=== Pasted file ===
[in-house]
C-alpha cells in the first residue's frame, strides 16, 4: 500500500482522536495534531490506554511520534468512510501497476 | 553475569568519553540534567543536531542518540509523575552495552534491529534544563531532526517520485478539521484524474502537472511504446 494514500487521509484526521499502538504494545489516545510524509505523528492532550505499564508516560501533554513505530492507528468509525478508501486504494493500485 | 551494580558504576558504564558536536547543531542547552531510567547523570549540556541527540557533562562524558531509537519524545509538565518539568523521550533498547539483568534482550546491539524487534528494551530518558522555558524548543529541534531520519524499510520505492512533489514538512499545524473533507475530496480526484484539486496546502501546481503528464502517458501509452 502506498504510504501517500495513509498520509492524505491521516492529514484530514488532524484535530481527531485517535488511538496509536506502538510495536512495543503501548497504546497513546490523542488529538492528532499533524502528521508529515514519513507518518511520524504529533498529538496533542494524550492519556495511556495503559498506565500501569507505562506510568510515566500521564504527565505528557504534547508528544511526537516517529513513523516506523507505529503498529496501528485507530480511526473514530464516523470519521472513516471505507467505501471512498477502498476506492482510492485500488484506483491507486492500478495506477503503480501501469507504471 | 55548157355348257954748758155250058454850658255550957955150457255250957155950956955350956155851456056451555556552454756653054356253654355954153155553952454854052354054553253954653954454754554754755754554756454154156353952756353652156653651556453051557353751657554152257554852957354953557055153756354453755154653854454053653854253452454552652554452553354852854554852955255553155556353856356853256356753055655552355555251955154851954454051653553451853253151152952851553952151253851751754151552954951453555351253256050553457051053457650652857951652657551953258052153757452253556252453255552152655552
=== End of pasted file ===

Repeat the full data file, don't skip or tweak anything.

[in-house]
C-alpha cells in the first residue's frame, strides 16, 4: 500500500482522536495534531490506554511520534468512510501497476 | 553475569568519553540534567543536531542518540509523575552495552534491529534544563531532526517520485478539521484524474502537472511504446 494514500487521509484526521499502538504494545489516545510524509505523528492532550505499564508516560501533554513505530492507528468509525478508501486504494493500485 | 551494580558504576558504564558536536547543531542547552531510567547523570549540556541527540557533562562524558531509537519524545509538565518539568523521550533498547539483568534482550546491539524487534528494551530518558522555558524548543529541534531520519524499510520505492512533489514538512499545524473533507475530496480526484484539486496546502501546481503528464502517458501509452 502506498504510504501517500495513509498520509492524505491521516492529514484530514488532524484535530481527531485517535488511538496509536506502538510495536512495543503501548497504546497513546490523542488529538492528532499533524502528521508529515514519513507518518511520524504529533498529538496533542494524550492519556495511556495503559498506565500501569507505562506510568510515566500521564504527565505528557504534547508528544511526537516517529513513523516506523507505529503498529496501528485507530480511526473514530464516523470519521472513516471505507467505501471512498477502498476506492482510492485500488484506483491507486492500478495506477503503480501501469507504471 | 55548157355348257954748758155250058454850658255550957955150457255250957155950956955350956155851456056451555556552454756653054356253654355954153155553952454854052354054553253954653954454754554754755754554756454154156353952756353652156653651556453051557353751657554152257554852957354953557055153756354453755154653854454053653854253452454552652554452553354852854554852955255553155556353856356853256356753055655552355555251955154851954454051653553451853253151152952851553952151253851751754151552954951453555351253256050553457051053457650652857951652657551953258052153757452253556252453255552152655552